It’s All Fun And Games Until The UPI Wire Breaks Down

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I don’t think I’ve ever told this particular story from my radio days – so stop me if you’ve heard this one before.

I don’t remember the exact date this happened – but it’s sometime in early 1992, and I’m working with the late Stan Major overnights at the Sun Radio Network at their old Feather Sound studios in Clearwater, Florida. For most of the night, the only two people in the building are us – which changed when morning newsman Frank Kinsman came in around 4:00 to 4:30 or so.

Our Sun Radio network feed is being simulcasted on WEND, 760 AM out of Brandon, plus various stations across the country large and small. A few times an hour, I hit a set of buttons in front of my console to trigger something called a “35 Hz” tone – which sends automation to the unmanned stations to play a brief, ten-second recording called a “liner” so that local stations can identify themselves or promote something.

If local news broke during the shift, we didn’t have the means to break whatever that news was. One night, an early-spring squall line is coming through central Florida, setting off various weather advisories such as tornado watches. Stan and I are debating: how do we get the information on our local station with no staff? If I did it, no one could run the board – and if Stan did it, no one would be doing his show. We reached the compromise of Stan giving out the local weather information nationally, apologizing for the awkward setup to everyone outside of Florida.

I have a open-air booth where I run the board, answer the phones, record the current show, and have playback standing up in the case of emergencies. Stan is in a soundproof booth with a window so he and I can communicate with hand gestures and through a private intercom. We’re using an old TRS-80 computer to log the calls Stan works through as the show progresses.

On occasion, news breaks through the night – but what if the news stops coming to you? One night, that happened when the print on the UPI machine – one of the two wire sources we used, the other being AP (though it couldn’t be acknowledged). On this one night, I’m hearing the UPI wire machine making strange noises – and I can’t remember whether or not the machine is jammed or it has run out of paper. Here I am, trying to run a nationally syndicated talk show and also playing a printing repairman – and this was back in 1992 when my computer knowledge is next to nil. It’s not an easily fixable problem back then as it would be today in the era of laser printers and the like.

It’s freaking me out, and Stan notices – saying that I looked like someone who needed his mommy. At this point, I’m just trying to stay off the unemployment line – which is where I think I’m heading, Stan Major or no Stan Major to save me.

I call the staff that would come in ahead of me and alert them to the problem – thinking I’ll get my ass chewed on for doing so. The one thing I can’t do was the one thing I needed to do – fix the printer to avoid a news-gathering catastrophe for our AM news show, American Sunrise. If I’m going to be screwed either way, I figure it’s best to be screwed trying to help people out – which was my intent.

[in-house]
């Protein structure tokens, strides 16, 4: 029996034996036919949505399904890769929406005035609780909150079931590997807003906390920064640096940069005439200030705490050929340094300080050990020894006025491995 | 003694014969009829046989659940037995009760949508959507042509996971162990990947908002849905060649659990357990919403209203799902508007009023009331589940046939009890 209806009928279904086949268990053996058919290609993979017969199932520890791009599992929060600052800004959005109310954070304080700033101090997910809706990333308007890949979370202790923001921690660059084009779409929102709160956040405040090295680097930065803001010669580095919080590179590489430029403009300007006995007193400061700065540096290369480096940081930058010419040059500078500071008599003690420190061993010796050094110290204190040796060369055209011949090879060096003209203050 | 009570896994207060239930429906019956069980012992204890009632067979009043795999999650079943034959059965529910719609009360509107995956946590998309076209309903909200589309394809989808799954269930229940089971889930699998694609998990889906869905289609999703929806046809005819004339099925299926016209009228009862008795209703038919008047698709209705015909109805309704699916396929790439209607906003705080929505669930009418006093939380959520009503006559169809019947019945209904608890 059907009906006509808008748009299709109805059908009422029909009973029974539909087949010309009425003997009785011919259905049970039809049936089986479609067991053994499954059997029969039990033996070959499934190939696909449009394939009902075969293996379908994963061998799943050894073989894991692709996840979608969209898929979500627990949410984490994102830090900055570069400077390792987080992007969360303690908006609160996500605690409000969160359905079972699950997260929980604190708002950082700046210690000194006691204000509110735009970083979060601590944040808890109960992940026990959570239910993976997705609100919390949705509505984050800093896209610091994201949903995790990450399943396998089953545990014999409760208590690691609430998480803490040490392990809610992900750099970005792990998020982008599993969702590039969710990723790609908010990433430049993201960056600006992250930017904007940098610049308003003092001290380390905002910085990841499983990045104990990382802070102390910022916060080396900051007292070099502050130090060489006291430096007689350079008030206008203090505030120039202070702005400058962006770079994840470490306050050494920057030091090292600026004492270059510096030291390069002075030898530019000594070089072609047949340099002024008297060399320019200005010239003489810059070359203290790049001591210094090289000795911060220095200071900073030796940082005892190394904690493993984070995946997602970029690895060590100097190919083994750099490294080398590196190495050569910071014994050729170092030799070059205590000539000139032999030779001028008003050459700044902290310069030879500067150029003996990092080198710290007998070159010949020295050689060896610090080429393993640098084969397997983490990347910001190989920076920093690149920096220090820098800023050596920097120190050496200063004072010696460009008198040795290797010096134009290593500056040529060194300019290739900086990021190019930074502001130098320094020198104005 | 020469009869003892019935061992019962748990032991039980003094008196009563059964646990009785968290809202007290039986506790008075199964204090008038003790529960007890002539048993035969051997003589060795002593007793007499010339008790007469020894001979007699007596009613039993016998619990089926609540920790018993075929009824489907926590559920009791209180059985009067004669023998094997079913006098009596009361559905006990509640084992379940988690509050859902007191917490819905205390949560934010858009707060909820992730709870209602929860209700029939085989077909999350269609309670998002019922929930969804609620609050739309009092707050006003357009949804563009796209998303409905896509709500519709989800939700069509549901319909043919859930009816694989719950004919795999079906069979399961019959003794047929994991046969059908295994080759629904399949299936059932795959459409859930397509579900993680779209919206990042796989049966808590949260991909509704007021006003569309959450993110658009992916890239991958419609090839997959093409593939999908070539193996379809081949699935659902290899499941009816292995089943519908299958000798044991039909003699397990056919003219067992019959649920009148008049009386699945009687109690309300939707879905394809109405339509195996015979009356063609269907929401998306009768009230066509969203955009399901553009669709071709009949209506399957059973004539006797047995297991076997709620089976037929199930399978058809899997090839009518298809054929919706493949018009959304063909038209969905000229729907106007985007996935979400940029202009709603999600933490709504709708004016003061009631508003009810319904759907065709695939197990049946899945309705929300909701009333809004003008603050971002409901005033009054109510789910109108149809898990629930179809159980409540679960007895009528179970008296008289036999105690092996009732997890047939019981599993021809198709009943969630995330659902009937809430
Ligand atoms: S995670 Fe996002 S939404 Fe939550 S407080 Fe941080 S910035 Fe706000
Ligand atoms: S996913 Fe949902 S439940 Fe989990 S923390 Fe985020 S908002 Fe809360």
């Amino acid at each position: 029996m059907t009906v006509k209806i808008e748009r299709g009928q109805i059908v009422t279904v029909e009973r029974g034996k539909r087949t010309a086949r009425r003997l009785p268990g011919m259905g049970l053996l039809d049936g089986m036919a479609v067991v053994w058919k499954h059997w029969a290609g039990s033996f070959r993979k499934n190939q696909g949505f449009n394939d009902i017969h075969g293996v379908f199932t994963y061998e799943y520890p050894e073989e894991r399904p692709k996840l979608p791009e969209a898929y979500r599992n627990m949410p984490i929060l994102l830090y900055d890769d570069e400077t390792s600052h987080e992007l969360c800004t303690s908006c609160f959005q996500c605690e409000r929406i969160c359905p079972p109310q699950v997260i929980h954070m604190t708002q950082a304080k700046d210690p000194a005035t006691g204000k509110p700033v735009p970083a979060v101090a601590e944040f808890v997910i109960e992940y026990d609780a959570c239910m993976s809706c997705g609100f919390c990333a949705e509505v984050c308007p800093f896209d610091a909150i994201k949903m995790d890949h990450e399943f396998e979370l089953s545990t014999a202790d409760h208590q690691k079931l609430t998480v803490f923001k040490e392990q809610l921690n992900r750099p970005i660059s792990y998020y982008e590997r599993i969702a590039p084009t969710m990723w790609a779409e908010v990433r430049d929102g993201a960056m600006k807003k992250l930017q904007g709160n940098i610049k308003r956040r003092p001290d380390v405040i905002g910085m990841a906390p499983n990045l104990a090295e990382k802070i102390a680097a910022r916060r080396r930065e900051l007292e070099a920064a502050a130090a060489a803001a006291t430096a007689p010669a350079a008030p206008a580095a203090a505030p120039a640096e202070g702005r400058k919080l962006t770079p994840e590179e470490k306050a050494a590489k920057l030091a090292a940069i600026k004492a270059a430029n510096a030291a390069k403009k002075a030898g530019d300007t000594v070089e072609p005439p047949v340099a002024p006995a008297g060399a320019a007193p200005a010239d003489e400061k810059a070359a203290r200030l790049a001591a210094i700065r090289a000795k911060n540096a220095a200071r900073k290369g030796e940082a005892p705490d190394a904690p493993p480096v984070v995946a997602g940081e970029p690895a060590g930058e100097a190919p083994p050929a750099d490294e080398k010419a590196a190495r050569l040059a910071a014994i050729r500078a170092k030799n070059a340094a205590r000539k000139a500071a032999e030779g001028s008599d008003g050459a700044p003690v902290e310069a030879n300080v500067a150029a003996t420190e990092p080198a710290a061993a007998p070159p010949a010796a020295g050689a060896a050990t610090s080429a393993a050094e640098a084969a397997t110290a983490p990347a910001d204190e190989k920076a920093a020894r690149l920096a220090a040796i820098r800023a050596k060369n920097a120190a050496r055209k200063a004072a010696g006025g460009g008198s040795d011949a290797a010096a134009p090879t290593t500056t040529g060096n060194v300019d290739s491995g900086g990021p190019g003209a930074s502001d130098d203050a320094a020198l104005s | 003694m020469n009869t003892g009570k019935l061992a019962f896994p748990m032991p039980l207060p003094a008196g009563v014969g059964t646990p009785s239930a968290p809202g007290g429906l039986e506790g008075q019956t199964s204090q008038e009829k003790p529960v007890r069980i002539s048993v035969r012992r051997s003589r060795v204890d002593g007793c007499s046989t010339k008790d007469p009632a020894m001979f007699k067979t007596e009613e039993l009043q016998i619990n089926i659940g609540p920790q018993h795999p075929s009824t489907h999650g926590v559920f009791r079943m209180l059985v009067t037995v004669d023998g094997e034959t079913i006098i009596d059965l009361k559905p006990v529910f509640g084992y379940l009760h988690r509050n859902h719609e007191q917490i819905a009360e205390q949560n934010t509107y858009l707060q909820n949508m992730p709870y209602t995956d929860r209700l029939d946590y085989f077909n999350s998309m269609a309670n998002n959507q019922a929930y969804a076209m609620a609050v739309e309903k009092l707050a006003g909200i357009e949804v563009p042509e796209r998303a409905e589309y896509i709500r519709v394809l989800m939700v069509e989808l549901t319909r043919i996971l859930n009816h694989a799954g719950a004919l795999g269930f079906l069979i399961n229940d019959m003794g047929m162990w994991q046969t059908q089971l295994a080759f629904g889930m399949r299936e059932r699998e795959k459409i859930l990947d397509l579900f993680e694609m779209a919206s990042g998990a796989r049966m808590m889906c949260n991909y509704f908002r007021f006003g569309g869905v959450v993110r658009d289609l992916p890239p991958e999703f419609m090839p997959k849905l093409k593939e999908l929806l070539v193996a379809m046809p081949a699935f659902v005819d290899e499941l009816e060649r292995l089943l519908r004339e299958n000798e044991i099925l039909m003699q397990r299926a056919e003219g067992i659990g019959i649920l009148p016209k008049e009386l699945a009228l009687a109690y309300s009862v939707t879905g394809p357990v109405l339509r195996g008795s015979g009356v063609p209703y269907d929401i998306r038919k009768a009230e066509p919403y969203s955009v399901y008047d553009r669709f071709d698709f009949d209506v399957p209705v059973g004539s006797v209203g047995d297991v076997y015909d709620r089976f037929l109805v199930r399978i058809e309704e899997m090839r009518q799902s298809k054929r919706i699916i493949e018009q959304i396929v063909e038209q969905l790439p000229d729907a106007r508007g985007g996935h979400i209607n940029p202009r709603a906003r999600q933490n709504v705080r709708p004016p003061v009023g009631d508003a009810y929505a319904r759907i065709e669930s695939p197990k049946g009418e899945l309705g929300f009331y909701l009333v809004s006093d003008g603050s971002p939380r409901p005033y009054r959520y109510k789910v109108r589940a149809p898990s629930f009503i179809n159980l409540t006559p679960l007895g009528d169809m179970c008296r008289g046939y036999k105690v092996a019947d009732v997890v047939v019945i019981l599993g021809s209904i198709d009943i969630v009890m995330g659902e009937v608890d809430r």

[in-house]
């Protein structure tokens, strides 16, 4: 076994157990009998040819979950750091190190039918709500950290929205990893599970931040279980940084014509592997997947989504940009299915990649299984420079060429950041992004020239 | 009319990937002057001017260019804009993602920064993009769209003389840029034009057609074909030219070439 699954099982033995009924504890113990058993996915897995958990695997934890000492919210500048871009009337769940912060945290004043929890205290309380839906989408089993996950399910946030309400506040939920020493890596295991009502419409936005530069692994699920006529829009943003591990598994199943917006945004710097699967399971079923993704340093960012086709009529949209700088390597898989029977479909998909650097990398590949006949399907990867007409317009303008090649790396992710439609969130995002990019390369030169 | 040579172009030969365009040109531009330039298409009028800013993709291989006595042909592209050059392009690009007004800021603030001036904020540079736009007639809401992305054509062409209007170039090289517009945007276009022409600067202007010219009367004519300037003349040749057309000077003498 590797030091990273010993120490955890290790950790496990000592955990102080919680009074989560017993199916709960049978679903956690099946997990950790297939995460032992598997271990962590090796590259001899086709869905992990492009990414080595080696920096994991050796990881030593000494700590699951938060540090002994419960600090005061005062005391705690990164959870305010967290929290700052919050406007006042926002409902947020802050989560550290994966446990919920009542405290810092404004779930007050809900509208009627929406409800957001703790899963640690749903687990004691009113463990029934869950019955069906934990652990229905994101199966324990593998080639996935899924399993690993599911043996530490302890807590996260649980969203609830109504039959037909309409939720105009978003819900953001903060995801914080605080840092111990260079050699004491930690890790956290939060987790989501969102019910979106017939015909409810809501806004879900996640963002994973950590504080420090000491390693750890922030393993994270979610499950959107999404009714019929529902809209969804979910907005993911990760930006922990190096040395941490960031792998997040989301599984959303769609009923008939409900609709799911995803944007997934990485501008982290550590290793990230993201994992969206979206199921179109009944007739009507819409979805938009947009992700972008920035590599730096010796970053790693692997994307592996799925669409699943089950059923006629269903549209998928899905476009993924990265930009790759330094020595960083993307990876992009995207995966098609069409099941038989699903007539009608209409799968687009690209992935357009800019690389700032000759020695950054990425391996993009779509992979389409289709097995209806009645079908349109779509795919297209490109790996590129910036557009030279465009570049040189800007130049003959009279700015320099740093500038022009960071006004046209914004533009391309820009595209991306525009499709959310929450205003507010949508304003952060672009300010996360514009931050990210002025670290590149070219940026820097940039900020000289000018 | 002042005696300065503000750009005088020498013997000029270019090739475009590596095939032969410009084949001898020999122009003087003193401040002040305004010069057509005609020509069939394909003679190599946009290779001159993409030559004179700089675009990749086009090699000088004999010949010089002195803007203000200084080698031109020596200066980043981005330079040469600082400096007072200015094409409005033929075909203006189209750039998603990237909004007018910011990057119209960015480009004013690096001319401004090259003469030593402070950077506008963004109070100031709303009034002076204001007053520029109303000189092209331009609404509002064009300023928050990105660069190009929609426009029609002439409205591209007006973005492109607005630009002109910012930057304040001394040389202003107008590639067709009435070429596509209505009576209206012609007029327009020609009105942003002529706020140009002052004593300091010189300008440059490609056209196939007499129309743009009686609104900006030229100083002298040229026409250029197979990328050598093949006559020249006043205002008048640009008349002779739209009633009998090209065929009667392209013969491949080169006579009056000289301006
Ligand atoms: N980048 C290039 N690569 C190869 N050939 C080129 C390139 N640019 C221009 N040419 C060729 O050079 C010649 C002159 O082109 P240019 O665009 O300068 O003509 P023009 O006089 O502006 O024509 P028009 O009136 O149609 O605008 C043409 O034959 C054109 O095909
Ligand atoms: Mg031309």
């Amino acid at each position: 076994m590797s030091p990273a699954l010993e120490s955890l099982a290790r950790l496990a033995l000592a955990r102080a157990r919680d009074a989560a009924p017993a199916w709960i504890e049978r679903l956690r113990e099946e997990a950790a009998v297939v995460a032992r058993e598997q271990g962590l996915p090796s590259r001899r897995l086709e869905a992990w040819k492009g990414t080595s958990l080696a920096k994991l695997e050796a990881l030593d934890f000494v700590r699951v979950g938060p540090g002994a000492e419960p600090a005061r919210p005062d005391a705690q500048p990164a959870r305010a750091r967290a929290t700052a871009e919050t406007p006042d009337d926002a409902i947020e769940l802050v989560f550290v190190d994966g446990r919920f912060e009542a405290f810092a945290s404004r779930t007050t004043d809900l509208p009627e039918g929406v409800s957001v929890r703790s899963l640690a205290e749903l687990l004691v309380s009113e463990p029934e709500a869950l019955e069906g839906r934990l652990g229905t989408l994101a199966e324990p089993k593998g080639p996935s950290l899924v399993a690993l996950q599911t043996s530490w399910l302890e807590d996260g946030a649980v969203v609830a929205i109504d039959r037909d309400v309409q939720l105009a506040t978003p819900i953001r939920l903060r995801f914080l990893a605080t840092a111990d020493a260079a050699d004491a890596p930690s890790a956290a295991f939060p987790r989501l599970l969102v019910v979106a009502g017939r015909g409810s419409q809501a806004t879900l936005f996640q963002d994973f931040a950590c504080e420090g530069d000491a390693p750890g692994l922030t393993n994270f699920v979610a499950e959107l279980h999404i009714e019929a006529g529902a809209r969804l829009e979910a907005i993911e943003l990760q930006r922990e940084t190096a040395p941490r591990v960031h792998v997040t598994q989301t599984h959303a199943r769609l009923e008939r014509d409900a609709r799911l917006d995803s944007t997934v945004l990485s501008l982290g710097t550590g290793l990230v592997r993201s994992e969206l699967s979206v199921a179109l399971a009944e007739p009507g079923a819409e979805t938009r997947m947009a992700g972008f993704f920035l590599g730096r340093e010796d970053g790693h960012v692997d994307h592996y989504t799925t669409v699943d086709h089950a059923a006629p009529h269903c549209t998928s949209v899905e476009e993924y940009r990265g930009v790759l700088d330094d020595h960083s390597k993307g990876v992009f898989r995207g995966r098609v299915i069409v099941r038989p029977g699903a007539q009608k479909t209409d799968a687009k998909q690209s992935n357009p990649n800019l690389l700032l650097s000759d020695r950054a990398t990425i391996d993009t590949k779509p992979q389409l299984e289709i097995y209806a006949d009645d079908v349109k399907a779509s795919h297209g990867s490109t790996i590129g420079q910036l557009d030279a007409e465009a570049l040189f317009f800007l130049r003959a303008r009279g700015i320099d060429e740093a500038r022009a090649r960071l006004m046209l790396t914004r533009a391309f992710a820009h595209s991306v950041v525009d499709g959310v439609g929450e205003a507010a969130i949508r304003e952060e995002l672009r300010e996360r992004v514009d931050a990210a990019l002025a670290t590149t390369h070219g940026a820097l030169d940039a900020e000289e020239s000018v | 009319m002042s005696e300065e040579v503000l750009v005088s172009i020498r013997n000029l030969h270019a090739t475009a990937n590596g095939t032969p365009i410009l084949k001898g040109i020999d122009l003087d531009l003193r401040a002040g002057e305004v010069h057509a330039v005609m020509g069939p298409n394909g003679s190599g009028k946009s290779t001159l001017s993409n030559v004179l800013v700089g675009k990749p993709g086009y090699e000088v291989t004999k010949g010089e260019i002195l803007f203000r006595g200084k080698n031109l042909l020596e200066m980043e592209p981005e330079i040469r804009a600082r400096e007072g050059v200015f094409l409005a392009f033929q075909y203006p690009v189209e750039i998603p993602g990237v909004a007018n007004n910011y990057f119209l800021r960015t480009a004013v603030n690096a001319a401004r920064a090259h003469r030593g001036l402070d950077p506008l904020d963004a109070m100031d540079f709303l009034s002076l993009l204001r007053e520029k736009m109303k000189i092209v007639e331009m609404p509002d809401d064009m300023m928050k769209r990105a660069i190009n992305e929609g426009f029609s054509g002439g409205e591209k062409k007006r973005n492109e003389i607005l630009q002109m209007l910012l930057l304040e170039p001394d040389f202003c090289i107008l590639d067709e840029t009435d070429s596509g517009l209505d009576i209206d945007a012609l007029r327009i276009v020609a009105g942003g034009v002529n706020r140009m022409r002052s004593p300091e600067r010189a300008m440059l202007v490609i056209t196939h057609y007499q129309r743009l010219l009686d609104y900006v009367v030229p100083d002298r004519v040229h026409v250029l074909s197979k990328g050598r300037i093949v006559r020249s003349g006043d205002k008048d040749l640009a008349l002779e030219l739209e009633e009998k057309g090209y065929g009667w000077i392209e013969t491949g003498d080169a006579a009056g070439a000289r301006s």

The “crisis” gets solved – but I don’t seem to remember a procedure put in place so that something like that couldn’t happen again. A few months later, American Sunrise was cancelled – management must have figured out the futility of having a skeleton crew putting out these kind of possible fires.

Ideas, Politicians, And Party

Hillary Clinton,Bill Clinton

When I worked in network radio in the 90’s, Stan Major would often to talk about the seven sisters of the media, and how those organizations are controlled by liberal ideology. They were, according to him, Time, Newsweek, the Washington Post, the New York Times, ABC, CBS, and NBC. I guess those sisters now have had children now with the advent of MSNBC, CNN, and Fox News over the past few decades.

I’m a believer that the world of politics has three plateaus. Regardless of whether or not you’re a Republican, Democrat, Libertarian, Socialist, or a believer in some other party or movement I didn’t mention, these plateaus exist.

First you have the most pure process of the three: the idea. Ideas are to politics what the ace is in most card games. They’re bulletproof. An idea can’t be killed no matter what legislation or humanity passes with time. Once an idea’s time has come, it happens. Think of healthcare in America, for example.  It took a long time to implement healthcare here, and when it got passed in 2009, many conservatives say it got rushed in. Now with a Republican president (though I think Trump is more of a De facto Independent), and Congress, the GOP can’t seem to find a single way to replace the healthcare system.

Politicians are the next step down. How do they implement these ideas? How do they maneuver and manipulate? The execution of ideas by politicians determines who the good politicians are, and who the bad ones are. Leaders lead by the vote of the people, and are sometimes repellents to those who vote. Only Hillary Clinton could have lost to Donald Trump a year ago. Put Bernie Sanders in there as the Democratic nominee, and that likely would not have happened.

Then we get to political parties. They are to society what an adult video store is to a city. It’s where ideas get degraded and prostituted. I see a “mob mentality” in both parties. Those who don’t “get with the program” get way too easily ostracized, and which party’s “mob” sticks together often decides who carries the day.

Ideas, politicians, and party. Somewhere in that link of chains, the system is broken. Where the break is, and who’s to blame – well, that’s something that isn’t very clear. Both the pro-Trump and anti-Trump elements of our society can’t really be sure in their heart of hearts if they are on what will be the right side of the history books. That’s why I try to stay impartial, follow my heart to determine what’s right, and even that isn’t easy at times with the various news outlets prostituting either the DNC or the GOP.

As things stand now, the political climate is bound to for more calamity before things improve.

Aircheck: WNWS (Miami), 7/4/1978

In honor of what would have been Stan Major’s 81st birthday this Friday past (September 9th), I thought I’d play his July 4th, 1978 interview with former President Nixon.